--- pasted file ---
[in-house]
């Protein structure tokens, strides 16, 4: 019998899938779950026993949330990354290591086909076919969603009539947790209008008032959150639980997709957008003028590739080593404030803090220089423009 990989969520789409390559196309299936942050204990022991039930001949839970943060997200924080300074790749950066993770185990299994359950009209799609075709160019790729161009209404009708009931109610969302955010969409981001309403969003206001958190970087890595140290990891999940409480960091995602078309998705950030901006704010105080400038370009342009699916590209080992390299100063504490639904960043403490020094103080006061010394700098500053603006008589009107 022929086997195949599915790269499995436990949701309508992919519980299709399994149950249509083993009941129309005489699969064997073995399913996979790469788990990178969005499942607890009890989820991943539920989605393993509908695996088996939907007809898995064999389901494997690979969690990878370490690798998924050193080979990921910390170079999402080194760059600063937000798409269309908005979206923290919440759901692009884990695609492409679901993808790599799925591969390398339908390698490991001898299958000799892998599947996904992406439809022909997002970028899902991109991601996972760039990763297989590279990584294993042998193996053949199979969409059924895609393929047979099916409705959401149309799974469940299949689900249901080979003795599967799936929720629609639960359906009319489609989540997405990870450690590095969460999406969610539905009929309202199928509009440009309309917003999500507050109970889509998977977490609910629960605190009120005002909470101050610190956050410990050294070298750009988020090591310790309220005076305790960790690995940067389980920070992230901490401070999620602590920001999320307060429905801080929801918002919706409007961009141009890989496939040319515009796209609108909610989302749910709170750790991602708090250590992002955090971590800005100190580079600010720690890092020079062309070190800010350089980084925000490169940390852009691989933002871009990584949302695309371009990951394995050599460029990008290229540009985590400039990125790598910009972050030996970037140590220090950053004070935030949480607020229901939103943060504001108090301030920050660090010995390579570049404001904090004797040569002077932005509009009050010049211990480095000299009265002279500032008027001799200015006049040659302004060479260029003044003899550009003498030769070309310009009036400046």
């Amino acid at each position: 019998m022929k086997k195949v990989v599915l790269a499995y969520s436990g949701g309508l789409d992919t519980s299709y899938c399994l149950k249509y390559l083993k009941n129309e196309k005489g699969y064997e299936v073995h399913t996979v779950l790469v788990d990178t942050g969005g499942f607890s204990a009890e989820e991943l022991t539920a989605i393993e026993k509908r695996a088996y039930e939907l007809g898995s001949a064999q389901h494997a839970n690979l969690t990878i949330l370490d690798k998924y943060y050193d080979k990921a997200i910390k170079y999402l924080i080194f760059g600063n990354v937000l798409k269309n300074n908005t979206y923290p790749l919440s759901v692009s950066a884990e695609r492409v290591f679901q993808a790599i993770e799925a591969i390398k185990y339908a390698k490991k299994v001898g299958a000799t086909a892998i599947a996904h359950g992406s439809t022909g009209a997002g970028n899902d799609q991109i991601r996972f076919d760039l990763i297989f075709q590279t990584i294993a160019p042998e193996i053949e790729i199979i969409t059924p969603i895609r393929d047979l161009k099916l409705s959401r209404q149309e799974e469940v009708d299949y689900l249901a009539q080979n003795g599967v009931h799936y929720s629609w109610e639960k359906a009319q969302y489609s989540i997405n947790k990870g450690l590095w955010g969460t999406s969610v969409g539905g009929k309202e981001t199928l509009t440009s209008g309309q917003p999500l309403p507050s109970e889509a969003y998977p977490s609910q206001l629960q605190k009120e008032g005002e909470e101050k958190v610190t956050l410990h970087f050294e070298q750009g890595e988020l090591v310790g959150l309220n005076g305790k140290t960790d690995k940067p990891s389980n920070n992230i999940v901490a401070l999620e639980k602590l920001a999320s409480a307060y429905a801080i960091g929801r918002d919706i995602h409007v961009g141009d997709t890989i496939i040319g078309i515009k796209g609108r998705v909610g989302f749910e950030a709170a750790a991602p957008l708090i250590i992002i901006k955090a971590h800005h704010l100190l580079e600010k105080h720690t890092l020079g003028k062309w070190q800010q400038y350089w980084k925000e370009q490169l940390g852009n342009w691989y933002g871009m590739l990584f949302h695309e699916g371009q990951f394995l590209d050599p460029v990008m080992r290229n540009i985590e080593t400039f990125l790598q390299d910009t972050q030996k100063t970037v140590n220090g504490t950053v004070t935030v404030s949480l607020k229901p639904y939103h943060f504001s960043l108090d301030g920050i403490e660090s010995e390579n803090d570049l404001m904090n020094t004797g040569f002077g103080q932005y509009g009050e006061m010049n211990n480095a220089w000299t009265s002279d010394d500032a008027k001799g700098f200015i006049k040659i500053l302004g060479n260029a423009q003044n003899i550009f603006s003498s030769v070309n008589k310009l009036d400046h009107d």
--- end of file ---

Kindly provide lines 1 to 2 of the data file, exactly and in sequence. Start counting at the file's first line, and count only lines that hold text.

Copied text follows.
[in-house]
């Protein structure tokens, strides 16, 4: 019998899938779950026993949330990354290591086909076919969603009539947790209008008032959150639980997709957008003028590739080593404030803090220089423009 990989969520789409390559196309299936942050204990022991039930001949839970943060997200924080300074790749950066993770185990299994359950009209799609075709160019790729161009209404009708009931109610969302955010969409981001309403969003206001958190970087890595140290990891999940409480960091995602078309998705950030901006704010105080400038370009342009699916590209080992390299100063504490639904960043403490020094103080006061010394700098500053603006008589009107 022929086997195949599915790269499995436990949701309508992919519980299709399994149950249509083993009941129309005489699969064997073995399913996979790469788990990178969005499942607890009890989820991943539920989605393993509908695996088996939907007809898995064999389901494997690979969690990878370490690798998924050193080979990921910390170079999402080194760059600063937000798409269309908005979206923290919440759901692009884990695609492409679901993808790599799925591969390398339908390698490991001898299958000799892998599947996904992406439809022909997002970028899902991109991601996972760039990763297989590279990584294993042998193996053949199979969409059924895609393929047979099916409705959401149309799974469940299949689900249901080979003795599967799936929720629609639960359906009319489609989540997405990870450690590095969460999406969610539905009929309202199928509009440009309309917003999500507050109970889509998977977490609910629960605190009120005002909470101050610190956050410990050294070298750009988020090591310790309220005076305790960790690995940067389980920070992230901490401070999620602590920001999320307060429905801080929801918002919706409007961009141009890989496939040319515009796209609108909610989302749910709170750790991602708090250590992002955090971590800005100190580079600010720690890092020079062309070190800010350089980084925000490169940390852009691989933002871009990584949302695309371009990951394995050599460029990008290229540009985590400039990125790598910009972050030996970037140590220090950053004070935030949480607020229901939103943060504001108090301030920050660090010995390579570049404001904090004797040569002077932005509009009050010049211990480095000299009265002279500032008027001799200015006049040659302004060479260029003044003899550009003498030769070309310009009036400046």